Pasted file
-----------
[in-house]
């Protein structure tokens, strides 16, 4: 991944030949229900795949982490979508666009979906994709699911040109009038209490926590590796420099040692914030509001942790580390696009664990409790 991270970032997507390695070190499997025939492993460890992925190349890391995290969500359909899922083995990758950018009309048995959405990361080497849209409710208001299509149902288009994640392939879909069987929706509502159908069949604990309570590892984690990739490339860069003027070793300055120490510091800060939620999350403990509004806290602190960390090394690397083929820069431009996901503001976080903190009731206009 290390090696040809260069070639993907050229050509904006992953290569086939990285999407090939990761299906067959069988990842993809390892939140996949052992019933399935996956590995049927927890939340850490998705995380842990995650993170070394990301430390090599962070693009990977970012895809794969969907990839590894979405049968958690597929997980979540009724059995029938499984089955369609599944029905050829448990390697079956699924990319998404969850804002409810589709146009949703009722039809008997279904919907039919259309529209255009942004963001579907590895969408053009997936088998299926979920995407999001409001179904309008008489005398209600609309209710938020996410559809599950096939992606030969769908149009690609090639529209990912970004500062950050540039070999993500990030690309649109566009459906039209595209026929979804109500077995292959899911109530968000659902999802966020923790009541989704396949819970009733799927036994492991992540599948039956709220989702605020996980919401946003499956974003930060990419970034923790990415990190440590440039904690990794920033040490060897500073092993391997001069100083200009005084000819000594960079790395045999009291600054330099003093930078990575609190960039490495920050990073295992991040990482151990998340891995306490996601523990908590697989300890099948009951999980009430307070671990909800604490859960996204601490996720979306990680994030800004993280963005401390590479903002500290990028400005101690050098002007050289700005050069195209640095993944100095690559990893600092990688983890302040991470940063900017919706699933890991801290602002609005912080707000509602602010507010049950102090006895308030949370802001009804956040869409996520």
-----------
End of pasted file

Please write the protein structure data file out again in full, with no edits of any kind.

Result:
[in-house]
């Protein structure tokens, strides 16, 4: 991944030949229900795949982490979508666009979906994709699911040109009038209490926590590796420099040692914030509001942790580390696009664990409790 991270970032997507390695070190499997025939492993460890992925190349890391995290969500359909899922083995990758950018009309048995959405990361080497849209409710208001299509149902288009994640392939879909069987929706509502159908069949604990309570590892984690990739490339860069003027070793300055120490510091800060939620999350403990509004806290602190960390090394690397083929820069431009996901503001976080903190009731206009 290390090696040809260069070639993907050229050509904006992953290569086939990285999407090939990761299906067959069988990842993809390892939140996949052992019933399935996956590995049927927890939340850490998705995380842990995650993170070394990301430390090599962070693009990977970012895809794969969907990839590894979405049968958690597929997980979540009724059995029938499984089955369609599944029905050829448990390697079956699924990319998404969850804002409810589709146009949703009722039809008997279904919907039919259309529209255009942004963001579907590895969408053009997936088998299926979920995407999001409001179904309008008489005398209600609309209710938020996410559809599950096939992606030969769908149009690609090639529209990912970004500062950050540039070999993500990030690309649109566009459906039209595209026929979804109500077995292959899911109530968000659902999802966020923790009541989704396949819970009733799927036994492991992540599948039956709220989702605020996980919401946003499956974003930060990419970034923790990415990190440590440039904690990794920033040490060897500073092993391997001069100083200009005084000819000594960079790395045999009291600054330099003093930078990575609190960039490495920050990073295992991040990482151990998340891995306490996601523990908590697989300890099948009951999980009430307070671990909800604490859960996204601490996720979306990680994030800004993280963005401390590479903002500290990028400005101690050098002007050289700005050069195209640095993944100095690559990893600092990688983890302040991470940063900017919706699933890991801290602002609005912080707000509602602010507010049950102090006895308030949370802001009804956040869409996520």